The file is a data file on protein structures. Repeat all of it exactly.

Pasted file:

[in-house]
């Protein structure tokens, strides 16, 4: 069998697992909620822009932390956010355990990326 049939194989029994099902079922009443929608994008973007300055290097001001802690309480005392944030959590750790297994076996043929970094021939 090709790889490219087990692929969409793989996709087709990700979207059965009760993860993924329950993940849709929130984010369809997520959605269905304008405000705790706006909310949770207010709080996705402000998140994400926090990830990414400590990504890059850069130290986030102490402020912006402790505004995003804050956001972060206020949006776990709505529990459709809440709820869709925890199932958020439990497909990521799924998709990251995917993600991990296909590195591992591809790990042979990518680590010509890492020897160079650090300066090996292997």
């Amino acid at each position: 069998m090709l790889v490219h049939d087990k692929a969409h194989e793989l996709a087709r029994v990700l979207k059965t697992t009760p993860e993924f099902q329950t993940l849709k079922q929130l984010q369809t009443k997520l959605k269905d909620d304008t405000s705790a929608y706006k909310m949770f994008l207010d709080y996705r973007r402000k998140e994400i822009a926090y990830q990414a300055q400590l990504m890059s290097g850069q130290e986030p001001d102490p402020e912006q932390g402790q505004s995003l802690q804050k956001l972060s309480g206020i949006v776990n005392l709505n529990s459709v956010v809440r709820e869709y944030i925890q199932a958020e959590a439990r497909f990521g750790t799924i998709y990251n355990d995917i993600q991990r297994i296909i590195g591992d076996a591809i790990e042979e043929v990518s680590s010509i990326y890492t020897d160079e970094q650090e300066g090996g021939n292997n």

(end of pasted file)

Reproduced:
[in-house]
């Protein structure tokens, strides 16, 4: 069998697992909620822009932390956010355990990326 049939194989029994099902079922009443929608994008973007300055290097001001802690309480005392944030959590750790297994076996043929970094021939 090709790889490219087990692929969409793989996709087709990700979207059965009760993860993924329950993940849709929130984010369809997520959605269905304008405000705790706006909310949770207010709080996705402000998140994400926090990830990414400590990504890059850069130290986030102490402020912006402790505004995003804050956001972060206020949006776990709505529990459709809440709820869709925890199932958020439990497909990521799924998709990251995917993600991990296909590195591992591809790990042979990518680590010509890492020897160079650090300066090996292997």
């Amino acid at each position: 069998m090709l790889v490219h049939d087990k692929a969409h194989e793989l996709a087709r029994v990700l979207k059965t697992t009760p993860e993924f099902q329950t993940l849709k079922q929130l984010q369809t009443k997520l959605k269905d909620d304008t405000s705790a929608y706006k909310m949770f994008l207010d709080y996705r973007r402000k998140e994400i822009a926090y990830q990414a300055q400590l990504m890059s290097g850069q130290e986030p001001d102490p402020e912006q932390g402790q505004s995003l802690q804050k956001l972060s309480g206020i949006v776990n005392l709505n529990s459709v956010v809440r709820e869709y944030i925890q199932a958020e959590a439990r497909f990521g750790t799924i998709y990251n355990d995917i993600q991990r297994i296909i590195g591992d076996a591809i790990e042979e043929v990518s680590s010509i990326y890492t020897d160079e970094q650090e300066g090996g021939n292997n």